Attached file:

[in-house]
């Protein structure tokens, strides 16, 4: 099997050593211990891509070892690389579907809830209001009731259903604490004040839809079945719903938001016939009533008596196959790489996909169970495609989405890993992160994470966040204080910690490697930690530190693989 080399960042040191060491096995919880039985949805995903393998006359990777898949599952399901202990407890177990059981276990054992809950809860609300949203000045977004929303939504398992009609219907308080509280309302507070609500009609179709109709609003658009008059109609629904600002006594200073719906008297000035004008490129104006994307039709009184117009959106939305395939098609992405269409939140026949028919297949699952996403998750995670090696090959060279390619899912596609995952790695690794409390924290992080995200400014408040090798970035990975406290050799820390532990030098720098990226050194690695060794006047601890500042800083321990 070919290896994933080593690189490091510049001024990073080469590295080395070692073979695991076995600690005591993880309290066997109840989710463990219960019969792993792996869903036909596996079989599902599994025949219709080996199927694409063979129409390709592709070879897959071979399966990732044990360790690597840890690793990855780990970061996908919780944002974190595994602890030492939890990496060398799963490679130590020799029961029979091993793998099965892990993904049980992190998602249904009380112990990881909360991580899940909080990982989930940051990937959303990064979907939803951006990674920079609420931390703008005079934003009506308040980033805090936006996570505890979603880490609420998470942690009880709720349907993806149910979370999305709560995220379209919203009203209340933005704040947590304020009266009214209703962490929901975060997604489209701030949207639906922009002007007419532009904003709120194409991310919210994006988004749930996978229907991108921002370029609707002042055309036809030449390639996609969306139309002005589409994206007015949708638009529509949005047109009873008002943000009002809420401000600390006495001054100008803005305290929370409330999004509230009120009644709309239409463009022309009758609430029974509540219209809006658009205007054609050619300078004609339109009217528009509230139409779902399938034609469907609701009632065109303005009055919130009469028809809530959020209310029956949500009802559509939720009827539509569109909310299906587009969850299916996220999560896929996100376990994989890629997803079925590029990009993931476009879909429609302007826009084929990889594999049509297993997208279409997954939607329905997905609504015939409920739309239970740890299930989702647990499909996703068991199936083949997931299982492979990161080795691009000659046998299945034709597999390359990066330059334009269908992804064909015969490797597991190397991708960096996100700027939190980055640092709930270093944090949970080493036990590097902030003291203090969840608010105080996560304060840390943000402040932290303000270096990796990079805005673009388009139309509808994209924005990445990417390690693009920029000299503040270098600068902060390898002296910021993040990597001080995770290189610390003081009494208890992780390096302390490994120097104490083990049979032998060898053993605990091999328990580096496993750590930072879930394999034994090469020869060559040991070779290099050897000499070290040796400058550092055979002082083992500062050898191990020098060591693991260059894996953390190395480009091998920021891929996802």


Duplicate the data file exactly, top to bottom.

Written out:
[in-house]
């Protein structure tokens, strides 16, 4: 099997050593211990891509070892690389579907809830209001009731259903604490004040839809079945719903938001016939009533008596196959790489996909169970495609989405890993992160994470966040204080910690490697930690530190693989 080399960042040191060491096995919880039985949805995903393998006359990777898949599952399901202990407890177990059981276990054992809950809860609300949203000045977004929303939504398992009609219907308080509280309302507070609500009609179709109709609003658009008059109609629904600002006594200073719906008297000035004008490129104006994307039709009184117009959106939305395939098609992405269409939140026949028919297949699952996403998750995670090696090959060279390619899912596609995952790695690794409390924290992080995200400014408040090798970035990975406290050799820390532990030098720098990226050194690695060794006047601890500042800083321990 070919290896994933080593690189490091510049001024990073080469590295080395070692073979695991076995600690005591993880309290066997109840989710463990219960019969792993792996869903036909596996079989599902599994025949219709080996199927694409063979129409390709592709070879897959071979399966990732044990360790690597840890690793990855780990970061996908919780944002974190595994602890030492939890990496060398799963490679130590020799029961029979091993793998099965892990993904049980992190998602249904009380112990990881909360991580899940909080990982989930940051990937959303990064979907939803951006990674920079609420931390703008005079934003009506308040980033805090936006996570505890979603880490609420998470942690009880709720349907993806149910979370999305709560995220379209919203009203209340933005704040947590304020009266009214209703962490929901975060997604489209701030949207639906922009002007007419532009904003709120194409991310919210994006988004749930996978229907991108921002370029609707002042055309036809030449390639996609969306139309002005589409994206007015949708638009529509949005047109009873008002943000009002809420401000600390006495001054100008803005305290929370409330999004509230009120009644709309239409463009022309009758609430029974509540219209809006658009205007054609050619300078004609339109009217528009509230139409779902399938034609469907609701009632065109303005009055919130009469028809809530959020209310029956949500009802559509939720009827539509569109909310299906587009969850299916996220999560896929996100376990994989890629997803079925590029990009993931476009879909429609302007826009084929990889594999049509297993997208279409997954939607329905997905609504015939409920739309239970740890299930989702647990499909996703068991199936083949997931299982492979990161080795691009000659046998299945034709597999390359990066330059334009269908992804064909015969490797597991190397991708960096996100700027939190980055640092709930270093944090949970080493036990590097902030003291203090969840608010105080996560304060840390943000402040932290303000270096990796990079805005673009388009139309509808994209924005990445990417390690693009920029000299503040270098600068902060390898002296910021993040990597001080995770290189610390003081009494208890992780390096302390490994120097104490083990049979032998060898053993605990091999328990580096496993750590930072879930394999034994090469020869060559040991070779290099050897000499070290040796400058550092055979002082083992500062050898191990020098060591693991260059894996953390190395480009091998920021891929996802």